• PBWiki has been used assist in the development process of the new catalogue (Endeca Information Access Platform).

What wikis are most applicable to my work?
Of particular interest to those in the library field is the comprehensive list of library-related wikis at LISWiki. Especially useful for library staff is Library Success: A Best Practices Wiki . Another great wiki is the Blogging Libraries Wiki, which provides a comprehensive list of library blogs.

What wikis may be of interest to information desk staff?
Our own At the Info Desk Wiki is filled with useful information. For reviews of Reference Sources, see Butler University’s Butler WikiRef

What wikis may be of interest to students?
WikiIndex is a wiki that identifies and describes wikis on a variety of topics. Students looking for leisure reading suggestions can consult IRead Wiki, and those looking for readalike authors can go to Readalike Wiki. And, of course, students should consult the most famous wiki of them all — Wikipedia — for background information on topics.

Accessibility in a Web 2.0 World

If you decide to create a library wiki, don’t forget to think about accessibility issues, for example, including alternative text for images. See Accessibility Resources at the end of this module for tips on making your wiki accessible.

How do I add content to a wiki or create my own wiki?:

Click here for a three-minute video on how to use a wiki.

Activities

Activity 1
The first activity is to add a list of your favourite books to a wiki. A test wiki called “My Favourite Books” has already been created in PBWiki. You can access it by clicking on the link: http://libstafffavouritebooks.pbwiki.com/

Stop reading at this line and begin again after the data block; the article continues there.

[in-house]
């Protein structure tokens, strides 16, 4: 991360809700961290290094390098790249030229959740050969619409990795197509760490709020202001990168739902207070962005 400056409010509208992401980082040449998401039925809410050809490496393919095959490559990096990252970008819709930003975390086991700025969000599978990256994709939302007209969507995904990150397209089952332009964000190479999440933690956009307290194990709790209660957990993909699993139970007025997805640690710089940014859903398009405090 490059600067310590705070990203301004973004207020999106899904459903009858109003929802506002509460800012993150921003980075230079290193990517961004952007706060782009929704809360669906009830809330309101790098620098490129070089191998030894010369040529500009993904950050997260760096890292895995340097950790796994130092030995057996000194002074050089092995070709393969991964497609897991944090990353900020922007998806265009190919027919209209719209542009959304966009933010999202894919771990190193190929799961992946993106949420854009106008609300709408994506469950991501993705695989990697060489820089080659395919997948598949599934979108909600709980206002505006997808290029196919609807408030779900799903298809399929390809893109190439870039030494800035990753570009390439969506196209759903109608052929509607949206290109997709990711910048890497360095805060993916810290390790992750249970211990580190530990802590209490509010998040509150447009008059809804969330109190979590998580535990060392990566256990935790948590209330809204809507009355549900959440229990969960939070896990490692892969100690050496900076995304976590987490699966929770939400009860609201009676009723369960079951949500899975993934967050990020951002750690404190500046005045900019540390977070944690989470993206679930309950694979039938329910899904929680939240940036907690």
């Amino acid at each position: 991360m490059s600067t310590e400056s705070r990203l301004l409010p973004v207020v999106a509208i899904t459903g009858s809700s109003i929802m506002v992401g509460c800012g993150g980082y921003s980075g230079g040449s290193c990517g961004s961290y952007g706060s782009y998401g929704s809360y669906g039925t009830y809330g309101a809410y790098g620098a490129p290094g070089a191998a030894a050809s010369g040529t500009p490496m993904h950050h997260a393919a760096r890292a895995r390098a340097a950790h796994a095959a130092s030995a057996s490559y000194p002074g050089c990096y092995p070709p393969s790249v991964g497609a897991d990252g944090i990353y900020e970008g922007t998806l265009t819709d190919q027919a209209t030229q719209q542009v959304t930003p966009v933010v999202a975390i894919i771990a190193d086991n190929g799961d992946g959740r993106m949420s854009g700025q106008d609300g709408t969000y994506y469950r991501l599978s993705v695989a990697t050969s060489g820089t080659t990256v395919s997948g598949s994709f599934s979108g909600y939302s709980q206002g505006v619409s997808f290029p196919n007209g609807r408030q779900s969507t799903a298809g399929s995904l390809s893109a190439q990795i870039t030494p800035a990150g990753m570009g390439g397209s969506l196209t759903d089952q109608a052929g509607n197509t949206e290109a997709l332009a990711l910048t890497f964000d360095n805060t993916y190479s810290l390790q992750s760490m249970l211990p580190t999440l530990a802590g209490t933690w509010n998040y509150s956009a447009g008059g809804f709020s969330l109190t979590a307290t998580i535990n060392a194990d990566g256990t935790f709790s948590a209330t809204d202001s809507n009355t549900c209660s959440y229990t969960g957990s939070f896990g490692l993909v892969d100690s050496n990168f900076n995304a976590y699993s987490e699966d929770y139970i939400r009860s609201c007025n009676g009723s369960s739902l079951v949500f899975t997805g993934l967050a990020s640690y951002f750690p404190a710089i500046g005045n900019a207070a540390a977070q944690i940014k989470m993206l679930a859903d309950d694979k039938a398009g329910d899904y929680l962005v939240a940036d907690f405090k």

Anyone can read the wiki I created, but only individuals who log in can edit it. To log in, type pdewan@library.uwaterloo.ca for the email address, and library2 for the password. (The “log in” link is located in the top right corner of the wiki.)

Add a page, listing a few of your favourite books. How? Create a new page in the wiki by clicking on the “create a page” link (top right area of the page). Name your page, click “create page,” and start typing (or copy and paste anything from your computer). Click save. Yes, it is that easy!

To add your page name to the table of contents, just click “edit” on the front page, and click on the name of your page (look over to the right for it). Click save. Voila!

Try changing the font size and colour.

Activity 2
This time try creating your own wiki from scratch. Go to https://secure.pbwiki.com/signup.wiki and follow the online instructions. As the name PBWiki indicates, the creation of a wiki is as easy as peanut butter. In the comments section, let me what you think about wikis.

Activity 3 (totally optional for those who would like to work with a second type of wiki)
Try using another no-cost wiki engine — Wetpaint. Click on the test wiki: http://libstafffavouritemovies.wetpaint.com To add a page with your favourite movies, click on the link “add page” (it’s at the bottom of the left-hand sidebar). Name your page; click “easy edit” and add your movies. (A pop-up box appears that allows you to add an edit note if you wish. I chose “skip edit note.”) Try adding a picture by clicking on the picture icon.

If you wish to receive a certificate for completing the Web 2.0 training, please send the a screen shot of the favourite book page you created in activity 1 to libweb20@library…

Accessibility Resources

WCAG 2.0 Checklist